'An option exists to include information on both the warmest and coldest months for every climate by adding a third and fourth letter, respectively. The letters used conform to the following scale:
i — severely hot: Mean monthly temperature 35 °C (95 °F) or higher
h — very hot: 28 to 34.9 °C (82 to 95 °F)
a — hot: 23 to 27.9 °C (73 to 82 °F)
b — warm: 18 to 22.9 °C (64 to 73 °F)
l — mild: 10 to 17.9 °C (50 to 64 °F)
k — cool: 0.1 to 9.9 °C (32 to 50 °F)
o — cold: -9.9 to 0 °C (14 to 32 °F)
c — very cold: -24.9 to -10 °C (-13 to 14 °F)
d — severely cold: -39.9 to -25 °C (-40 to -13 °F)
e — excessively cold: −40 °C (−40 °F) or below.'
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Old 08-20-2012, 01:07 AM
 
Location: Ann Arbor, MI
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Overall, Koeppen with the 0C threshold for temperate-subtropical. I think some of the cooler Csb climates should be in the oceanic category and that the cool desert climates (BWn in Trewartha) should be classified, but other than that, I prefer Koeppen.

Quote:
Originally Posted by B87 View Post
Trewartha has additional letters for the warmest and coolest month, so it's better for Oceanic climates than Koppen is.

For example; London and Sydney are both Cfb under Koppen, but under Trewartha, London is DObk and Sydney is CFbl.
[...]
Ah, it would be interesting to see a map using this. My thoughts on Trewartha being too broad were because of the maps, but this is good. I still prefer Koeppen because of the maps, but a detailed Trewartha map would probably be more accurate.
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Old 08-20-2012, 07:33 AM
 
Location: Laurentia
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Koeppen-Geiger for me, with the -3C line between the Cxx and Dxx climate groups.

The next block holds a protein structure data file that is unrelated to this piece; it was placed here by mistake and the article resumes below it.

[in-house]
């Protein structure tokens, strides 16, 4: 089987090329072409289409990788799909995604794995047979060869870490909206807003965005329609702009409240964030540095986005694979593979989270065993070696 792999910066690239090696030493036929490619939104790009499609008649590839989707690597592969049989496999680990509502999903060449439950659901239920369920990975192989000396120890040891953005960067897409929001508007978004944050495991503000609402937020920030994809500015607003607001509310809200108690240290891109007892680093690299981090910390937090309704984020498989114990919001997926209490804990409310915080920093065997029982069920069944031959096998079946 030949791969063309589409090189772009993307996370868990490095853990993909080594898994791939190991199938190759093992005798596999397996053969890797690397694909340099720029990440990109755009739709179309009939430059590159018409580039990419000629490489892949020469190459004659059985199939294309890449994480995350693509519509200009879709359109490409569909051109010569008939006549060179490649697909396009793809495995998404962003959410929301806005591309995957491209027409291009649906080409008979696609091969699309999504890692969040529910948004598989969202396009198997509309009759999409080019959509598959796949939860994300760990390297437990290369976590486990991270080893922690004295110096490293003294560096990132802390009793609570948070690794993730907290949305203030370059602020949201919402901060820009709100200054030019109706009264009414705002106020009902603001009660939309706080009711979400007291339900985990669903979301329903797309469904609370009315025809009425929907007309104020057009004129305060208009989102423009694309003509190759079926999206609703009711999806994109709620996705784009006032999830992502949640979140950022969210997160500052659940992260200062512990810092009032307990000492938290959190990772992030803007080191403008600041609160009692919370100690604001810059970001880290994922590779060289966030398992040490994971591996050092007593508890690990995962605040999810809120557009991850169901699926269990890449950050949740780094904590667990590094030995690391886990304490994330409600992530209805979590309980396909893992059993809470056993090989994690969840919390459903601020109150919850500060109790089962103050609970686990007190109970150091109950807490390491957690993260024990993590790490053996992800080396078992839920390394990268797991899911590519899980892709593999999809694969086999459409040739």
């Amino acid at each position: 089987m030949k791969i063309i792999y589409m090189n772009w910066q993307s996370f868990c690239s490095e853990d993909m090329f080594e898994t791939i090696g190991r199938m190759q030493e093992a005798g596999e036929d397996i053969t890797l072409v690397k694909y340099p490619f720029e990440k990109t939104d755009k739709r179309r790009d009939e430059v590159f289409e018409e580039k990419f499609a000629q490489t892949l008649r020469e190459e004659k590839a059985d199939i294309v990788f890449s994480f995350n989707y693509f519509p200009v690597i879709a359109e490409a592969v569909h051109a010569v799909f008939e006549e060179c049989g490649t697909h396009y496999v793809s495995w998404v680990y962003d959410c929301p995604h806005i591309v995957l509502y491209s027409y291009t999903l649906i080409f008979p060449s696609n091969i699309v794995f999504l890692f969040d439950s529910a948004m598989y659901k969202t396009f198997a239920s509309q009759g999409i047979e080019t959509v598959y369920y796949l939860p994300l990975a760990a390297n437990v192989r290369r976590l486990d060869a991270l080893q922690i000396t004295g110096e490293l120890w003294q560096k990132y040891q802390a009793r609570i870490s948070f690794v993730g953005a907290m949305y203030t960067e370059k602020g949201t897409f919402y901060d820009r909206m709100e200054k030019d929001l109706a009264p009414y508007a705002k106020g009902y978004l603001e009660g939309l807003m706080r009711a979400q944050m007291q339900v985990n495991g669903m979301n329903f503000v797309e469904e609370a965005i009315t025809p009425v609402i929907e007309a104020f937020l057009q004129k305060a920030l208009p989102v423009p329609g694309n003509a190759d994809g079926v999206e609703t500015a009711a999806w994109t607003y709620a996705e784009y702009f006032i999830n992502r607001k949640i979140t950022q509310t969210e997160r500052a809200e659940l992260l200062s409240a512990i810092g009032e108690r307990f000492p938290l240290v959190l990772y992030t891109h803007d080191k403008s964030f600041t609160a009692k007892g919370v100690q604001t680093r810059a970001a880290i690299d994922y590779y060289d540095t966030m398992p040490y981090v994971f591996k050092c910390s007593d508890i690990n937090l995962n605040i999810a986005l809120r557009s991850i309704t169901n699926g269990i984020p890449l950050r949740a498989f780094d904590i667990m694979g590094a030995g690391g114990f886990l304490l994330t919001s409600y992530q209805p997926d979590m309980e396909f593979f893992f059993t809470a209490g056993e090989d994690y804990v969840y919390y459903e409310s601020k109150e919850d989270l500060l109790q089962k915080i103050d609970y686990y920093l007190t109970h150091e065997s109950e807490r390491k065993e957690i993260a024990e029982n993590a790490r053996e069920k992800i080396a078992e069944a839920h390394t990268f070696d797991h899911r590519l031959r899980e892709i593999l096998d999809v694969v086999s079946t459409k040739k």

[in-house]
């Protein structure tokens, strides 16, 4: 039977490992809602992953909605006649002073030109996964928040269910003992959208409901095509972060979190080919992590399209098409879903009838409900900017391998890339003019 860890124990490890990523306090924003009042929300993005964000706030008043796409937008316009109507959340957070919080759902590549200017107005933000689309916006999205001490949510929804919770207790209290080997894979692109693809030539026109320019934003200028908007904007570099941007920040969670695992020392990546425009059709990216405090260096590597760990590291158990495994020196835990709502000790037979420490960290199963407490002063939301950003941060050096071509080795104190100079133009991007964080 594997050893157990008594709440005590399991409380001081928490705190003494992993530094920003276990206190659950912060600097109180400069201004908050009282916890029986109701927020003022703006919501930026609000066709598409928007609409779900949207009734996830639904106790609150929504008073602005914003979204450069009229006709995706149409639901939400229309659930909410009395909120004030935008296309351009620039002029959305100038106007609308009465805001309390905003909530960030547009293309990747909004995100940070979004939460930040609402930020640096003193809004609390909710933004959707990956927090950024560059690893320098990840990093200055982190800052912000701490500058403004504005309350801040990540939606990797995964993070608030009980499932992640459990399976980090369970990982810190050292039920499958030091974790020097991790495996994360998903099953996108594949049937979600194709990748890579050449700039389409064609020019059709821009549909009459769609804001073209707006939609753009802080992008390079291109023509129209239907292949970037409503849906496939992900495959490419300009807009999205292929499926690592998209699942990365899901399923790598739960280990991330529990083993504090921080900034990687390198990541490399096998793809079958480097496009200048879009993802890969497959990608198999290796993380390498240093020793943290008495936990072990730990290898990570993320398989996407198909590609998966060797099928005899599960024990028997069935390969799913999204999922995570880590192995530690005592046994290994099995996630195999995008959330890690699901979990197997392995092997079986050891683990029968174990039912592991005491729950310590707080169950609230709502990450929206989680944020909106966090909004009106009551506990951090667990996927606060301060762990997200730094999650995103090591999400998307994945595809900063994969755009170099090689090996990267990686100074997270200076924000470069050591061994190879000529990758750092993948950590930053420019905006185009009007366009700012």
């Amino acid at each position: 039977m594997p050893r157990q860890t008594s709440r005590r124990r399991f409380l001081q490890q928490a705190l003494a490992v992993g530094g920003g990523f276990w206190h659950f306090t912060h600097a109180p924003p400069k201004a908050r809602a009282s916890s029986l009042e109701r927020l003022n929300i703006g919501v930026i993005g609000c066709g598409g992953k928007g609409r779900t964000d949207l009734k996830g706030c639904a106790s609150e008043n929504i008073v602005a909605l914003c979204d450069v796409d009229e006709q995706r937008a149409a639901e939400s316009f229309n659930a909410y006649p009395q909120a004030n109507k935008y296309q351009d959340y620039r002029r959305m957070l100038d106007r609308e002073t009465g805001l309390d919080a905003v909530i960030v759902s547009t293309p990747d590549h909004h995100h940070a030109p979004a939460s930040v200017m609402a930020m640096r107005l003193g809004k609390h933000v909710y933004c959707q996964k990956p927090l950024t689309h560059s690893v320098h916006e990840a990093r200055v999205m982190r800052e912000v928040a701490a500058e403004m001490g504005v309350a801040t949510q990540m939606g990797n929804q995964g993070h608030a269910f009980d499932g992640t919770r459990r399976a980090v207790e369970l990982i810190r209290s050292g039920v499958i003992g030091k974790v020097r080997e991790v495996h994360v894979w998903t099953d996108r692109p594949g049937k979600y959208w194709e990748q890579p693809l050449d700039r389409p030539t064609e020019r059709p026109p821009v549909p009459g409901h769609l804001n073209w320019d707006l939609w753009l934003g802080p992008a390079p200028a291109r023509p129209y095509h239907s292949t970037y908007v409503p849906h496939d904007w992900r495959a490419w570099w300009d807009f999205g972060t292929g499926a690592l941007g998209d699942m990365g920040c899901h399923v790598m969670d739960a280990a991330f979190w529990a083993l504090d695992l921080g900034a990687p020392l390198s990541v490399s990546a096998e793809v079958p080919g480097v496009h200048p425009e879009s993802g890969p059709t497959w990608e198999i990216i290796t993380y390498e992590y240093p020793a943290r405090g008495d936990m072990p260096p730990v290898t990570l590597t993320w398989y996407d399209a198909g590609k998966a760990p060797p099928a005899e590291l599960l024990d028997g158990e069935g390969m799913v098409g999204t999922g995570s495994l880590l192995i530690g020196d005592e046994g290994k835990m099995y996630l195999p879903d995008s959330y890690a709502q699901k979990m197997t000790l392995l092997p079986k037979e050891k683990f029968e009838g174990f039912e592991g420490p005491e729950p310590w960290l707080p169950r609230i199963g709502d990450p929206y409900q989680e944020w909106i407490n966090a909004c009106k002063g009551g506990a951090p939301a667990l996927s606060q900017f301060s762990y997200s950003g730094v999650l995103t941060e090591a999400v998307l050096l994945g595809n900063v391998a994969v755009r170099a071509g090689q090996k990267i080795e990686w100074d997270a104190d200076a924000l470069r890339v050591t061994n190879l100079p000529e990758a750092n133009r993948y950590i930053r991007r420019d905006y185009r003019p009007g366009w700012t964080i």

I also agree with RWood in that I'm more interested in the actual climate and history of a given place than which box it fits in.
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Old 08-20-2012, 07:36 AM
 
Location: Buxton, England
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Trewartha, because it makes sense in the ways others have described. and for mid-lat climates. However, it still doesn't compete with my own definition which places subtropical climates with winters at least 8°C and summers at least 24°C for example.
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Old 08-20-2012, 09:42 AM
 
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I prefer Koppen, with 0C for temperate-subtropical (personally I'd have it higher than that)

I prefer Cfb to Do and I don't like Trewartha's precipitation limit for Cs climates.

For Australia, I prefer the Australian classifications (like how the cooler subtropical climates are thought of as being temperate) and perhaps there are other countries with their own modified system that works better for them too, but I'm voting for Koppen out of the two.


On the topic of other classification systems, I have an Australian atlas that doesn't have a subtropical zone. It has a "warm humid" zone instead. I think for Southern Hemisphere places (since they are quite mild-to-warm-to-reasonably hot for all of the year), it's a good description instead of using the term subtropical.
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Old 08-20-2012, 09:47 AM
 
Location: London, UK
2,674 posts, read 3,399,301 times
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Koppen with the 0°C threshold.

If I were to modify it slightly, I would use 5C as a threshold, suppress the B category and instead use "x" as the precipitation letter for dry climates, e.g. Las Vegas would be Cxa, etc. (Two letters could be used, one for steppe climates, another for deserts, etc.)